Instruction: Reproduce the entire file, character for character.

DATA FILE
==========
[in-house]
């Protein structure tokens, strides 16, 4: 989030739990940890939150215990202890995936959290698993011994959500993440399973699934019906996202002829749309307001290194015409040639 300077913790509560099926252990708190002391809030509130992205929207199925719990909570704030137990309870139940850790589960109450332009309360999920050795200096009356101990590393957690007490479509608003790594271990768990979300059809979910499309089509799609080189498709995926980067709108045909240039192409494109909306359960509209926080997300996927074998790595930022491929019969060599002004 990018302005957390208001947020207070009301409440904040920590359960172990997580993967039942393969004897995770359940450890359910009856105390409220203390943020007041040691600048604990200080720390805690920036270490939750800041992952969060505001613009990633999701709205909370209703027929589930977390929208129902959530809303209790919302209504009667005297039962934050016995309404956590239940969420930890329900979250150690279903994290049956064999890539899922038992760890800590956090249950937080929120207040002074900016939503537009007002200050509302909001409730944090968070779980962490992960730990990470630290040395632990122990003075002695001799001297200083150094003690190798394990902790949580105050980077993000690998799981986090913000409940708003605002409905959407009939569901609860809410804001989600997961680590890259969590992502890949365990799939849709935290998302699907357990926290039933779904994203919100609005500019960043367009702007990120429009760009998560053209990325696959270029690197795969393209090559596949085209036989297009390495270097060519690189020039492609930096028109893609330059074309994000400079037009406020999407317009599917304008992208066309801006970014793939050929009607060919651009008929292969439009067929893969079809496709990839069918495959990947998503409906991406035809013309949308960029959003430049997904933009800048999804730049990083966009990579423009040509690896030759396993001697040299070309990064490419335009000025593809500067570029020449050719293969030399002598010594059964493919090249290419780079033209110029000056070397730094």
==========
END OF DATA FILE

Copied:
[in-house]
């Protein structure tokens, strides 16, 4: 989030739990940890939150215990202890995936959290698993011994959500993440399973699934019906996202002829749309307001290194015409040639 300077913790509560099926252990708190002391809030509130992205929207199925719990909570704030137990309870139940850790589960109450332009309360999920050795200096009356101990590393957690007490479509608003790594271990768990979300059809979910499309089509799609080189498709995926980067709108045909240039192409494109909306359960509209926080997300996927074998790595930022491929019969060599002004 990018302005957390208001947020207070009301409440904040920590359960172990997580993967039942393969004897995770359940450890359910009856105390409220203390943020007041040691600048604990200080720390805690920036270490939750800041992952969060505001613009990633999701709205909370209703027929589930977390929208129902959530809303209790919302209504009667005297039962934050016995309404956590239940969420930890329900979250150690279903994290049956064999890539899922038992760890800590956090249950937080929120207040002074900016939503537009007002200050509302909001409730944090968070779980962490992960730990990470630290040395632990122990003075002695001799001297200083150094003690190798394990902790949580105050980077993000690998799981986090913000409940708003605002409905959407009939569901609860809410804001989600997961680590890259969590992502890949365990799939849709935290998302699907357990926290039933779904994203919100609005500019960043367009702007990120429009760009998560053209990325696959270029690197795969393209090559596949085209036989297009390495270097060519690189020039492609930096028109893609330059074309994000400079037009406020999407317009599917304008992208066309801006970014793939050929009607060919651009008929292969439009067929893969079809496709990839069918495959990947998503409906991406035809013309949308960029959003430049997904933009800048999804730049990083966009990579423009040509690896030759396993001697040299070309990064490419335009000025593809500067570029020449050719293969030399002598010594059964493919090249290419780079033209110029000056070397730094």